Matching Items (7)

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Graphene Growth and Transfer on Ultrathin Platinum Films

Description

Graphene is a very strong two-dimensional material with a lot of potential applications in microelectromechanical systems (MEMS). In this research, graphene is being optimized for use in a 5 m

Graphene is a very strong two-dimensional material with a lot of potential applications in microelectromechanical systems (MEMS). In this research, graphene is being optimized for use in a 5 m x 5 m graphene resonator. To work properly, this graphene resonator must have a uniform strain across all manufactured devices. To reduce strain induced in graphene sheets grown for use in these resonators, evaporated platinum has been used in this investigation due to its relatively lower surface roughness compared to copper films. The final goal is to have the layer of ultrathin platinum (<=200 nm) deposited on the MEMS graphene resonator and used to grow graphene directly onto the devices to remove the manual transfer step due to its inscalability. After growth, graphene is coated with polymer and the platinum is then etched. This investigation concentrated on the transfer process of graphene onto Si/SiO2 substrate from the platinum films. It was determined that the ideal platinum etchant was aqua regia at a volumetric ratio of 6:3:1 (H2O:HCl:HNO3). This concentration was dilute enough to preserve the polymer and graphene layer, but strong enough to etch within a day. Type and thickness of polymer support layers were also investigated. PMMA at a thickness of 200 nm was ideal because it was easy to remove with acetone and strong enough to support the graphene during the etch process. A reference growth recipe was used in this investigation, but now that the transfer has been demonstrated, growth can be optimized for even thinner films.

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Date Created
  • 2016-12

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Investigating geopolymer-mediated adsorption of methicillin-resistant Staphylococcus aureus cells and secreted proteins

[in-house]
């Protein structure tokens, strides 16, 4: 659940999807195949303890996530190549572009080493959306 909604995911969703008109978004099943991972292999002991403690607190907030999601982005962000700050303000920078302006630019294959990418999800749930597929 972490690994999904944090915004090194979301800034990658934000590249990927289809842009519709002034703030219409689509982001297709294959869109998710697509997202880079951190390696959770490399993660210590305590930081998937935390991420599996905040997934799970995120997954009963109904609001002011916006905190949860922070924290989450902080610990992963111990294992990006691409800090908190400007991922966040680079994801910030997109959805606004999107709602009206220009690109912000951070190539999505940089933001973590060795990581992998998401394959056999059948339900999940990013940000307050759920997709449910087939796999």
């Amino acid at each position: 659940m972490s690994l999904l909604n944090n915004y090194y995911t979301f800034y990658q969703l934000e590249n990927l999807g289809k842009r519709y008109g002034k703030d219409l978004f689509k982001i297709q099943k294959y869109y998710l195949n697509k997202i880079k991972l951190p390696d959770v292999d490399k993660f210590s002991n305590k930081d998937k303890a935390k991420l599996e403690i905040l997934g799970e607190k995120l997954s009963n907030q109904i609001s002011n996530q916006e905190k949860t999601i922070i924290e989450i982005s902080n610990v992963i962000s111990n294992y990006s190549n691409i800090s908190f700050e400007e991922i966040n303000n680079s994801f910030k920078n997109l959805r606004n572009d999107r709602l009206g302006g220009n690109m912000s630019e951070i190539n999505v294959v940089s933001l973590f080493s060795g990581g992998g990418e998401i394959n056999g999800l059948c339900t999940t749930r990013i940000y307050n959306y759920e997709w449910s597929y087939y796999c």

Description

The rise in community-associated methicillin-resistant Staphylococcus aureus (MRSA) infections and the ability of the organism to develop resistance to antibiotics necessitate new treatment methods for MRSA. Geopolymers (GPs) are cheap,

The rise in community-associated methicillin-resistant Staphylococcus aureus (MRSA) infections and the ability of the organism to develop resistance to antibiotics necessitate new treatment methods for MRSA. Geopolymers (GPs) are cheap, porous materials that have demonstrated adsorptive capabilities. In this study, GPs were investigated for their ability to adsorb whole MRSA cells and MRSA secreted proteins [culture filtrate proteins (CFPs)] as a complementary method of controlling MRSA infections. GPs have been synthesized with variable pore sizes (meso/macro scale) and further modified with stearic acid (SA) to increase surface hydrophobicity. Four GPs (SA-macroGP, macroGP, SA-mesoGP, and mesoGP) were incubated with whole cells and with CFPs to quantify GP adsorption capabilities. Following MRSA culture incubation with GPs, unbound MRSA cells were filtered and plated to determine cell counts. Following CFP incubation with GPs, unbound CFPs were separated via SDS-PAGE, stained with SYPRO Ruby, and analyzed using densitometry. Results indicate that macroGP was the most effective at adsorbing whole MRSA cells. Visual banding patterns and densitometry quantitation indicate that SA-mesoGP was the most effective at adsorbing CFP. Ultimately, GP-based products may be further developed as nonselective or selective adsorbents and integrated into fibrous materials for topical applications.

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Date Created
  • 2020-05

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Composite Bricks from Fungus Mycelium and Nanomaterials for Sustainable Applications